Friday, January 21, 2022
Friday, September 22, 2017

The sugar lactose is the primary carbohydrate source for neonatal mammals.  Mother’s milk is rich in lactose.  Newborn mammals are enzymatically equipped to digest and utilize the two-ring lactose molecule.

There are several species-oriented categories of commercial animal feeds formulated for with lactose sources, including feeds for young: dairy calves, veal calves, piglets, lambs, foals and goat kids.

The lactose sources can be either liquid or dry, depending on the feeding systems.

There are several lactose containing ingredients including: dried whey, dried permeate, dried skim milk, WPC, and crystalline lactose monohydrate.

The following are major feed types that are formulated with lactose sources:


Dairy Herd Replacement Calf Milk Replacers

  • More economical to feed than cow’s milk
  • Dry powders are mixed with water prior to feeding
  • Typical calf milk replacers contain 35-50% lactose


Veal Calf Milk Replacers

  • Milk replacers fed to bull calves raised to produce veal meat
  • Fed until calves are 18-20 weeks of age
  • Calves are fed milk replacer until 450-500 pounds


Ingredients commonly used in milk replacers:

  • Whey protein concentrate
  • Dried skim milk
  • Caseinates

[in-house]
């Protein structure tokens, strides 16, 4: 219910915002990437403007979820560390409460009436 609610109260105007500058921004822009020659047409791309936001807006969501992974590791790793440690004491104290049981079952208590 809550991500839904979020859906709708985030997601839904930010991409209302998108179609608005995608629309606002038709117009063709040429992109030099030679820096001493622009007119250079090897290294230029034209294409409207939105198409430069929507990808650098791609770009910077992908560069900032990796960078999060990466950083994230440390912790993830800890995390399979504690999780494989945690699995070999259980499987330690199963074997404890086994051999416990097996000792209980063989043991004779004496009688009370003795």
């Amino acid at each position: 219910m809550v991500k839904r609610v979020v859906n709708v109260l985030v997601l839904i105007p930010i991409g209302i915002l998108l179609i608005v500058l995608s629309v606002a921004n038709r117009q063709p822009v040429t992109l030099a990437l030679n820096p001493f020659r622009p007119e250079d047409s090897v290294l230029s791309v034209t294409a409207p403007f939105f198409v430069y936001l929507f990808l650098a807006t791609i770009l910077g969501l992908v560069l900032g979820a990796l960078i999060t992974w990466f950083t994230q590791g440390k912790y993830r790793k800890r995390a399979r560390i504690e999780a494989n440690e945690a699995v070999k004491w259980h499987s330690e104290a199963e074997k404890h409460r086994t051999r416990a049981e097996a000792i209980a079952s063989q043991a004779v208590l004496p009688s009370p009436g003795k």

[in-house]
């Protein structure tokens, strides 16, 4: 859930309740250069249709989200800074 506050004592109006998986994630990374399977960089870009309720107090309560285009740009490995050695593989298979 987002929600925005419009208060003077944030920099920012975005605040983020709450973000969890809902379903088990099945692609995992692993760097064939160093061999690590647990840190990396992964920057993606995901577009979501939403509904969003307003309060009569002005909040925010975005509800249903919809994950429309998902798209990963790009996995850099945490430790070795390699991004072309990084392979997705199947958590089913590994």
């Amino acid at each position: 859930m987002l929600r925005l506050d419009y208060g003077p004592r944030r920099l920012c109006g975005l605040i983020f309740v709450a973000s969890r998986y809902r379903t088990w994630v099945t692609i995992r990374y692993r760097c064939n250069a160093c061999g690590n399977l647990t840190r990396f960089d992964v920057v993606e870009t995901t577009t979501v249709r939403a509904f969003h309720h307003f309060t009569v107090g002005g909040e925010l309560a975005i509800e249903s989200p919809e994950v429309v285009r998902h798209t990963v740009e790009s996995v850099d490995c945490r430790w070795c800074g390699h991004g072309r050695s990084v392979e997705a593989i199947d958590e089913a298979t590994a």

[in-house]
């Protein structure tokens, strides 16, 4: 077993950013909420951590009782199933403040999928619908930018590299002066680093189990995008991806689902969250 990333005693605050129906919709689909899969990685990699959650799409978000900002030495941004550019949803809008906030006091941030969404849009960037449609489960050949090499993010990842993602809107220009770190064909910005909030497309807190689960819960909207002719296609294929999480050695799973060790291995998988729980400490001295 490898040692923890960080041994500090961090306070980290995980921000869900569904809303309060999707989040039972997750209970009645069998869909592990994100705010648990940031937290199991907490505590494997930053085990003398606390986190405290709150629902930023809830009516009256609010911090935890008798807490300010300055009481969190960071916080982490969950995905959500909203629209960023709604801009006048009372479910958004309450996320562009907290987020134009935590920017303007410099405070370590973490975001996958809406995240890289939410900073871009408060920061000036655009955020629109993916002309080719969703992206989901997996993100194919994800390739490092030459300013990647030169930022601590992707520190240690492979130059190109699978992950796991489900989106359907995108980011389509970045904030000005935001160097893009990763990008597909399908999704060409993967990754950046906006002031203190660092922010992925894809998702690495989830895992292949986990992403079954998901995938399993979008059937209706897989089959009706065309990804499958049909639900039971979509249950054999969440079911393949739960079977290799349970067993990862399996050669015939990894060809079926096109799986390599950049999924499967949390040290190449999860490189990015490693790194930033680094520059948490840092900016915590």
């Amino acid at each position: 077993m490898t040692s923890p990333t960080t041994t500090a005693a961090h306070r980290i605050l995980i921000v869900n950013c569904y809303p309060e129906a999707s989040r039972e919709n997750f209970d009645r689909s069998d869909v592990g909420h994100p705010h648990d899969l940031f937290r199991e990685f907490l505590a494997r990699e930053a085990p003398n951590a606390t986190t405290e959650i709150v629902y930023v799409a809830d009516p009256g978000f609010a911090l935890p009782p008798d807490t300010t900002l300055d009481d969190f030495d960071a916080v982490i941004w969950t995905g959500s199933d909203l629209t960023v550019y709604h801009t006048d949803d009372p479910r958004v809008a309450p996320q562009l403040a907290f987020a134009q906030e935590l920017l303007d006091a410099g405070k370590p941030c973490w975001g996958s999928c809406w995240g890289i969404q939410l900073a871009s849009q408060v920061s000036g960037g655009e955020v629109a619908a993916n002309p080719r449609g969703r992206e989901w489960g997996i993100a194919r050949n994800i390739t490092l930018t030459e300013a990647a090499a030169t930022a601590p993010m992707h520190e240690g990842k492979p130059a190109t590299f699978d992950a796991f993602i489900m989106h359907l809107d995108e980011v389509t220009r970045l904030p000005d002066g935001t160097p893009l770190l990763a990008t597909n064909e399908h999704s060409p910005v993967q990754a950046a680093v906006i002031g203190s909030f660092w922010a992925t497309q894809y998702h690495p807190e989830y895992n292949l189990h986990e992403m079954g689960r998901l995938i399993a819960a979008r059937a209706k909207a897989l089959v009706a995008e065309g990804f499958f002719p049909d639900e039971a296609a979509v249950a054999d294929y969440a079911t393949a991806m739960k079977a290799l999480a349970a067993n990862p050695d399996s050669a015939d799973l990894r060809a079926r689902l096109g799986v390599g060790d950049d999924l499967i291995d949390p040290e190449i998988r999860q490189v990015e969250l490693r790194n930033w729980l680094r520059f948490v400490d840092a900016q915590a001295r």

• Dried whey
  • Partially delactosed permeate (DLP)


Estimated size of the US Milk Replacer Market

  • Herd milk replacers: 110,000 tons per year
  • Veal milk replacers: 110,000 tons per year


There are also commercial milk replacers for orphan animals including: foals, puppies, kittens, calves, pigs and lambs.




In the US and Europe, a large portion of the feed usage of dairy ingredients is in pig starter feeds.  A pig starter feed is the first dry feed offered following weaning.

In the developing markets in Asia and Latin America use of lactose in animal feeds is most prominent in swine feeds.

Pork is the meat consumed in the largest volume on a worldwide basis.  According to the UN FAO, pork accounts for approximately 36% of world meat consumption.  Poultry runs a close second, accounting for approximately 35% of world meat consumption.

Modern commercial pork production systems include the practice of “early weaning” (18-25 days after birth) in order to maximize the number of pigs produced per sow per year. With early weaning pork producers can manage their sows to produce two+ litters of pig per year.  Recall that in nature a sow will produce one litter of pigs per year. 

A lactose source in the first dry feeds feed after weaning is essential in “early weaning” systems.  Very young pigs are equipped with the lactase enzyme but cannot yet capable of digesting very much starch like that found in grains.  A lactose source is essential for successful “early weaning” programs.

Today the most common lactose source used in pig starter programs all over the world is dried permeate.   A typical phase one pig starter formula might contain approximately 25% dried permeate.

Here is an example of a commercial pig starter formula: 


                        Item                                        %

            Ground corn                                      37.23

            Dried Permeate                              25.00